- Japan launched a fourth satellite for a new high-precision global positioning system (GPS) it hopes will encourage new businesses and help spur economic growth.
- An H-2A rocket carrying Japan’s fourth and final quasi-zenith satellite, the Michibiki No. 4, lifted off from the Tanegashima Space Center in Kagoshima Prefecture, southwestern Japan on Oct 10.
- Having four satellites that loop over Japan and Australia in a figure of eight orbit will allow for uninterrupted coverage and puts engineers on course to switch the system on in April.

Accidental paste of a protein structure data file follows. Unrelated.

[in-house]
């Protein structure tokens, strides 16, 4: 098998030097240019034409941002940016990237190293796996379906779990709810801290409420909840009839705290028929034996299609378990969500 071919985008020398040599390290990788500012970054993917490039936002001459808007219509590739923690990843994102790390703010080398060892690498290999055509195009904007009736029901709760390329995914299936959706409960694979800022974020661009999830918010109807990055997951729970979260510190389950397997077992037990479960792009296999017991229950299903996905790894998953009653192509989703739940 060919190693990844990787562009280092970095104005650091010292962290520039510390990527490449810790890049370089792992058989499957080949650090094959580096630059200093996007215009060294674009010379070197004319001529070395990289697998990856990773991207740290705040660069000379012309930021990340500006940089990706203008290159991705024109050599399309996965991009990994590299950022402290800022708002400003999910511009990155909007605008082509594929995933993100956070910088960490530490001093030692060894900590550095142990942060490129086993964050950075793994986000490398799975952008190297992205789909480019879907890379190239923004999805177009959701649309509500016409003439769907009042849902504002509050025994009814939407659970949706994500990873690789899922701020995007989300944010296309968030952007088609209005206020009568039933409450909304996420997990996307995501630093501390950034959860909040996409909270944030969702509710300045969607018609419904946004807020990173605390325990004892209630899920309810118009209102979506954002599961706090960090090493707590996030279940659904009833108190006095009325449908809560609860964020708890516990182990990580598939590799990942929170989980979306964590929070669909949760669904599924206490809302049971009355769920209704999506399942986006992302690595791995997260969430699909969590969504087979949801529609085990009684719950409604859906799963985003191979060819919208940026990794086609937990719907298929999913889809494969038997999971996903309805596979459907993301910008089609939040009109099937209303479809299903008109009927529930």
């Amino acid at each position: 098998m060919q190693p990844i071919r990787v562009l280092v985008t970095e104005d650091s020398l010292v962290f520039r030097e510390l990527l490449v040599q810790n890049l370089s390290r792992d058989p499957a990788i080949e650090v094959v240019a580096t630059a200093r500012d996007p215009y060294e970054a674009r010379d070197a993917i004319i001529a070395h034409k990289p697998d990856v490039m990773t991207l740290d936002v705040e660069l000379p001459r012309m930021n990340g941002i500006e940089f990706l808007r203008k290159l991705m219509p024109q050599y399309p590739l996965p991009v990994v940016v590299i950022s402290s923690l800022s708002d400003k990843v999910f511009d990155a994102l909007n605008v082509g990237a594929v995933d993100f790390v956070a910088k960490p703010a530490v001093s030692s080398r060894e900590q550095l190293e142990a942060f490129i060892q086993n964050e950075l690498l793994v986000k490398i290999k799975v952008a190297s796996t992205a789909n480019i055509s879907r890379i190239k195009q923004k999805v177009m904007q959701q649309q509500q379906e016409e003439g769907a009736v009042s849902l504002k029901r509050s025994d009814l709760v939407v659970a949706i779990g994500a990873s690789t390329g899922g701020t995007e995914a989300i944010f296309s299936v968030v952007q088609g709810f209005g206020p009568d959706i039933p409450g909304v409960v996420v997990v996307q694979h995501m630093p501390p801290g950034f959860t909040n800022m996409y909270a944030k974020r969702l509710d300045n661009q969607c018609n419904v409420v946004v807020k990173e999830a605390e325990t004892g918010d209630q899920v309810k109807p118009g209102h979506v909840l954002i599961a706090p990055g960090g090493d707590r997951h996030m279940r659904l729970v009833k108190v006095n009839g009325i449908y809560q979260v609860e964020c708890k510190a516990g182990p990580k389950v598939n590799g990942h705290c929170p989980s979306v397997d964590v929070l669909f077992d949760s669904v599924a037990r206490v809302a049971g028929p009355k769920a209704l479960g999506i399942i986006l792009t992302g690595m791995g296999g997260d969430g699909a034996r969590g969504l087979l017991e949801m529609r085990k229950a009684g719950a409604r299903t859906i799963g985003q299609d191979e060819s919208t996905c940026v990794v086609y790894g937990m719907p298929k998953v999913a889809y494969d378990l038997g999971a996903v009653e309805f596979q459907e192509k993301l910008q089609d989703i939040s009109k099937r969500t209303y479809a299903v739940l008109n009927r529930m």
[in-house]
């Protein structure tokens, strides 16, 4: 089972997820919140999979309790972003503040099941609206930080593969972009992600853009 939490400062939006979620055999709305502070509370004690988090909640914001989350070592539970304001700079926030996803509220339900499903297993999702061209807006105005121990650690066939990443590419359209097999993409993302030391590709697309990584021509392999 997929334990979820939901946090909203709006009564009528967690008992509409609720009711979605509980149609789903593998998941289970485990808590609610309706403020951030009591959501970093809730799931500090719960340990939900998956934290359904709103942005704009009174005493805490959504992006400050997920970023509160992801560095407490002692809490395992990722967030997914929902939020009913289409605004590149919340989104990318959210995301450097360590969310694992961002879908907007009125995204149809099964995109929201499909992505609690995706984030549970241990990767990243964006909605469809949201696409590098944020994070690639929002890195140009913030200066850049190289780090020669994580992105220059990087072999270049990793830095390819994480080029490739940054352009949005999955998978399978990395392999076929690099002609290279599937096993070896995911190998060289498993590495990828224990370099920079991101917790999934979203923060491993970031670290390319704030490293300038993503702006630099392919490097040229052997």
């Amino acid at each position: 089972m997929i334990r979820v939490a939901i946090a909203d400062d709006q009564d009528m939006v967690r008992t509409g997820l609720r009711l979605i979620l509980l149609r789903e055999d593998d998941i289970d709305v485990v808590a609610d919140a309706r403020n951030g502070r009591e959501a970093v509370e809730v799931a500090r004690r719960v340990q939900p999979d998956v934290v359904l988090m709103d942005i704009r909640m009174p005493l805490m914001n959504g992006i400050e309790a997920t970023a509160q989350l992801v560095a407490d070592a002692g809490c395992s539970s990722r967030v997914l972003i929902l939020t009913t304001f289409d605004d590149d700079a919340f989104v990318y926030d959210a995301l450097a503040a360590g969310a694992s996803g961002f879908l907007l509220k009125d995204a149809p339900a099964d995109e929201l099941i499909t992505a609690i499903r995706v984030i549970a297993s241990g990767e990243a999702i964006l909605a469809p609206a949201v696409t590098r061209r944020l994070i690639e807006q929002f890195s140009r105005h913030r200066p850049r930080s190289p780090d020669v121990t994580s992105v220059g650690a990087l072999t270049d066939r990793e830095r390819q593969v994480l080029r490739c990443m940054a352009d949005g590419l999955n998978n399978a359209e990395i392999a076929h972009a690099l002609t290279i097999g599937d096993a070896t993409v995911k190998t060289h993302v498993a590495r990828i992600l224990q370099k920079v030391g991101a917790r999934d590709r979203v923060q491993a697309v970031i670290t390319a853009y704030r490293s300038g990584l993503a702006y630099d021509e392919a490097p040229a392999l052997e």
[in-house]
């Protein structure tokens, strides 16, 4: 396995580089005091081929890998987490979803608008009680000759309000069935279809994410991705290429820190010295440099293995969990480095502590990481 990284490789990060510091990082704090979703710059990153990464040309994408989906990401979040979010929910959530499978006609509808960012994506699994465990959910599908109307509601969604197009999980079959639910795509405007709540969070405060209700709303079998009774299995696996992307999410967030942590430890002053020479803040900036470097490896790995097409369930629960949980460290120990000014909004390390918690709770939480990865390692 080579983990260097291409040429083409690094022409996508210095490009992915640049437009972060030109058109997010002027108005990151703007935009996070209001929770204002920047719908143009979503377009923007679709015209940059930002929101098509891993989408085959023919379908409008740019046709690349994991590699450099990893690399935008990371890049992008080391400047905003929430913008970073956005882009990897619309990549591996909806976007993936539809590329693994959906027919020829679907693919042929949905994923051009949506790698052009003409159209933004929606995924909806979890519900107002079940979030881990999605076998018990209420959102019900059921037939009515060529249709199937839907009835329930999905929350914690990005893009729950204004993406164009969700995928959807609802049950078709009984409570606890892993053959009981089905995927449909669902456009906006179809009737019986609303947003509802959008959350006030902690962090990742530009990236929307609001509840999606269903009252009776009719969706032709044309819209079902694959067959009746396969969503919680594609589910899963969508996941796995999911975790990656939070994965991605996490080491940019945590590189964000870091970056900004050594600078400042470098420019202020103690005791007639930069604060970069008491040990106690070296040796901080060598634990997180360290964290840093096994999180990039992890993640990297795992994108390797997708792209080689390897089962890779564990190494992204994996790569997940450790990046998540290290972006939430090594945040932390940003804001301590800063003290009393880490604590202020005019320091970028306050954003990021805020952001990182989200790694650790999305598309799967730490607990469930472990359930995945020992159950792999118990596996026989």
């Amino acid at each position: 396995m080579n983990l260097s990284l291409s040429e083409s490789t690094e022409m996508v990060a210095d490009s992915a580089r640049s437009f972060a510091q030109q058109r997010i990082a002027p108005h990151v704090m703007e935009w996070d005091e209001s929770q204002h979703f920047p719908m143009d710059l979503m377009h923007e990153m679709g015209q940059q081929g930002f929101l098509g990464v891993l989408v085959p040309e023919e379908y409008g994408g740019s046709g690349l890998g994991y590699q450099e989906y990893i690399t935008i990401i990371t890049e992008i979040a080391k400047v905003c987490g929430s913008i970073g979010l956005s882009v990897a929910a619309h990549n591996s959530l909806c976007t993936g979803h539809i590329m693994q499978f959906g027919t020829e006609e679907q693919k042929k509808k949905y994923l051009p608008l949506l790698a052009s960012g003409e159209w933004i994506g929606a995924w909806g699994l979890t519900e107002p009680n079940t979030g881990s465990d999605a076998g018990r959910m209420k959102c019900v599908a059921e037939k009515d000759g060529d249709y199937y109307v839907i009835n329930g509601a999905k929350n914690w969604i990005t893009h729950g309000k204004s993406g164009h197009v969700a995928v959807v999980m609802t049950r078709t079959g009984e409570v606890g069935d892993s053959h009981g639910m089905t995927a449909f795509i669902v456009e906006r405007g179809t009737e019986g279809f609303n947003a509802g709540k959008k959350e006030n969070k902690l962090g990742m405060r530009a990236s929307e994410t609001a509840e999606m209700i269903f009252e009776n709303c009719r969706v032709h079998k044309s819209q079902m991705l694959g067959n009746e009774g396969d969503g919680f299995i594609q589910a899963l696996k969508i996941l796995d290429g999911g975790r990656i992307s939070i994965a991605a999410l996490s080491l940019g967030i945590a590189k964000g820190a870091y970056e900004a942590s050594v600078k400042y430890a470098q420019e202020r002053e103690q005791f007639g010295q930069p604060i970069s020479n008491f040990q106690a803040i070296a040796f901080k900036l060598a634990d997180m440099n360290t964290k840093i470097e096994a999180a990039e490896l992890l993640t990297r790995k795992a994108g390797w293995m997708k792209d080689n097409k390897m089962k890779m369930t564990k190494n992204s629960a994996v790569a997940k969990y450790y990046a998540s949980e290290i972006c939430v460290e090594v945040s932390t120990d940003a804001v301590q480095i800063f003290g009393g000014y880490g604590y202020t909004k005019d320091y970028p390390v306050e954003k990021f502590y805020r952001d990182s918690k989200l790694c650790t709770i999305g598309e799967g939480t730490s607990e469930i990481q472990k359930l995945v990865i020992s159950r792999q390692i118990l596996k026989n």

- Japanese GPS can locate devices to within several centimeters compared with the commonly-used U.S. system, which has an accuracy of about 10 meters.
- Japan plans to have seven of the geo-positioning satellites in orbit by 2023.
- The Quasi-Zenith Satellite System is a three-satellite regional time transfer system in development and the satellite-based augmentation system for the Global Positioning System that would be receivable within Japan.